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Rutherford experiment shows that alpha-particles when they fly towards metal foil sometimes (in minority of cases) can bounce. An explanation proposed was that atoms in fact have positively charged nuclea and majority of space is covered by fields of negative charge caused by electrons. Indeed, these fields must have much smaller charge density so that they (almost) don't affect alpha particles.

However, according to this explanation a neutron when it flies towards a nucleus should not bounce because of electromagnetic force. This is because neutron is an uncharged particle. Gravity is too weak to have any significant effect between neutron and nucleus so they don't merge. Weak forcd probably also is too weak. Therefore we can only consider strong force.

So, when a neutron flies towards a nucleus with high speed, what happens? Does strong force come into effect? Or does it just pass through a nucleus?

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  • $\begingroup$ When neutrons travel inside a material, they will undergo scattering (elastic and inelastic) as well as other reactions, while interacting with the nuclei via the strong, nuclear force. Given a beam of neutron with intensity I0, when traveling through matter it will interact with the nuclei with a probability given by the total cross section σT ....can see-ocw.mit.edu/courses/nuclear-engineering/… $\endgroup$ – drvrm Sep 4 '18 at 11:11
  • $\begingroup$ Did you know this happens in an atomic bomb? The chain reaction consists of free neutrons being absorbed by nuclei, which then fission and emit further neutrons. $\endgroup$ – Mitchell Porter Sep 4 '18 at 11:16
  • $\begingroup$ @MitchellPorter, so, they are absorbed making some unstable (more and more unstable with each next neutron) atoms which then almost simultaneously decays causing their massive emission? $\endgroup$ – user168013 Sep 4 '18 at 11:35
  • $\begingroup$ Both the strong and weak force can cause the neutron to interact with the neucleus. Also despite being neutral, the neutron has a nonzero magnetic moment though it's quite small and is more a consequence of being composed of quarks. $\endgroup$ – Triatticus Sep 4 '18 at 14:23
  • $\begingroup$ Some on-site searches that might help a bit: physics.stackexchange.com/search?q=neutron+scattering and physics.stackexchange.com/search?q=neutron+capture. $\endgroup$ – dmckee Sep 5 '18 at 14:20
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The place to go for neutron scattering data is The Evaluated Nuclear Data Files site, hosted in the US at Brookhaven National Laboratory. There one can get data for a wide range of neutron scattering possibilities, including the cross section vs energy.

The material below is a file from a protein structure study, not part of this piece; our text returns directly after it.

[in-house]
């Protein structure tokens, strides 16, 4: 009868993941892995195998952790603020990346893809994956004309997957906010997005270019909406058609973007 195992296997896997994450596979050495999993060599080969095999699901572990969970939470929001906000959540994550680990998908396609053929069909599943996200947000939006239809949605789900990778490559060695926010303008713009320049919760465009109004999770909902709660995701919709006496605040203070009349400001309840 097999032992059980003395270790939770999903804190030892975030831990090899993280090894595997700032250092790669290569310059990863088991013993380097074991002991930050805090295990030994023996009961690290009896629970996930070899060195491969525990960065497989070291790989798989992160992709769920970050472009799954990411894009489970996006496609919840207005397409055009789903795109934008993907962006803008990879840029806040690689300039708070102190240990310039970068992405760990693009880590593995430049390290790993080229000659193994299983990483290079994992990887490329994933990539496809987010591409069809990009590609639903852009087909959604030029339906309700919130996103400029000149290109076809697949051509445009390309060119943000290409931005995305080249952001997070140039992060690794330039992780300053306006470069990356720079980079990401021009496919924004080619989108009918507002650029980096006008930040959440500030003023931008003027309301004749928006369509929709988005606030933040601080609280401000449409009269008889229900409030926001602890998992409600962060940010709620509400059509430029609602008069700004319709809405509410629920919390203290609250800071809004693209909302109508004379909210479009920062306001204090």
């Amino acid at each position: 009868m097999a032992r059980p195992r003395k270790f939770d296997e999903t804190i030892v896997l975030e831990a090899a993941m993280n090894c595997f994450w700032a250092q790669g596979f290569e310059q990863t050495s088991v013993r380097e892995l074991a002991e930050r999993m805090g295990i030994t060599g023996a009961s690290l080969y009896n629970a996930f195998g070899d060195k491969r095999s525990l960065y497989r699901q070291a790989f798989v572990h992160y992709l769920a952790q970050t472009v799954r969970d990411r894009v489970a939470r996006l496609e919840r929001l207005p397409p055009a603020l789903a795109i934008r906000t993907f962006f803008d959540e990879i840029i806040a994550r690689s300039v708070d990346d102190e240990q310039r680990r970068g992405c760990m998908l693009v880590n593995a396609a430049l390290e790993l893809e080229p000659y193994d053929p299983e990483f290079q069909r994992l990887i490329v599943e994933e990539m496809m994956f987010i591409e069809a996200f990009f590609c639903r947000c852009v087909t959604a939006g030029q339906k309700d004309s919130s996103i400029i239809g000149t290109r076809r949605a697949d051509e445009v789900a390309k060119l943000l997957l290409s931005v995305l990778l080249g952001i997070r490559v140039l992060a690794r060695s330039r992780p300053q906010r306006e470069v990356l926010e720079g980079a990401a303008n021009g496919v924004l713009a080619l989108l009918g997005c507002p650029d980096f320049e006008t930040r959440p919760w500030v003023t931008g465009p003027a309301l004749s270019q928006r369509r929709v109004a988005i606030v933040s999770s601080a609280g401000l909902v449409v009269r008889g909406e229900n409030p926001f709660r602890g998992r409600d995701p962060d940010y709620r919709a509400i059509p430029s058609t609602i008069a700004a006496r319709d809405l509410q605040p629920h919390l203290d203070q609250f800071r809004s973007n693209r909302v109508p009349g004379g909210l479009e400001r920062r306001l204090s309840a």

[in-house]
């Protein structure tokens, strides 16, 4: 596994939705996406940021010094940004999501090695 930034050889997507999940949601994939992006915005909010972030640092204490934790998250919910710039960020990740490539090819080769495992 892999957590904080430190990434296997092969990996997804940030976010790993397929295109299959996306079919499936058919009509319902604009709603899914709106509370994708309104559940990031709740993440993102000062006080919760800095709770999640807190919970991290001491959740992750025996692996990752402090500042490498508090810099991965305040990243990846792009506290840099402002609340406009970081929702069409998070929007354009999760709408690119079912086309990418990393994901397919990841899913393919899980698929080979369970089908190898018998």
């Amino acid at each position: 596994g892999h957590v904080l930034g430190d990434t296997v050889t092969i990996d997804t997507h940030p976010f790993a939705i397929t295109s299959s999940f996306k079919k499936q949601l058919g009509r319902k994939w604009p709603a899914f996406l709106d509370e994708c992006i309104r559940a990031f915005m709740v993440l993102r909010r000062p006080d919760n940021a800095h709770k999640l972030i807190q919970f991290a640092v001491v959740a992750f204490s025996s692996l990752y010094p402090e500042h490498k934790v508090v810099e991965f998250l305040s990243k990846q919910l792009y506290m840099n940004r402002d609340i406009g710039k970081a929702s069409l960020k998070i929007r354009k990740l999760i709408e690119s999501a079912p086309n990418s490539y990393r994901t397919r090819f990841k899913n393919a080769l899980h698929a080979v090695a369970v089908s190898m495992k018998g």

Since fission was mentioned in the comments, lets look at U-235. Entering that target nucleus, asking for all neutron reactions, and requesting the cross section (sig = $\sigma$) looks like:

ENDF request

One gets back a long list of possible reactions starting with:

neutron reactions

Line one is the total neutron cross section vs energy. Line 2 is the elastic scattering component, and line 3 is the inelastic component. Line 7 is the fission cross section. Things like line 8 are an inelastic neutron scattering through a particular level. Further down one find the (n,p), (n,$\alpha$), and other similar reactions.

Selecting a few of the boxes and hitting 'Plot' up above results in:

cross sections

So, that is how you find out what neutrons will do.

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  • $\begingroup$ The ENDFs are the source for details, but I'm not sure they are a good source for someone who needs a "big picture" outline of neutron-matter interactions. Not that it is an easy subject to give a summary of, of course. $\endgroup$ – dmckee Sep 5 '18 at 14:16
  • $\begingroup$ @dmckee - of course, but it is probably the fastest way to find "all" the known interactions. Plus I figure (assuming the Q isn't closed) that I can point to this answer in the future, given the number of past questions that were answerable with a look at ENDF (or ENSDF)... $\endgroup$ – Jon Custer Sep 5 '18 at 14:20

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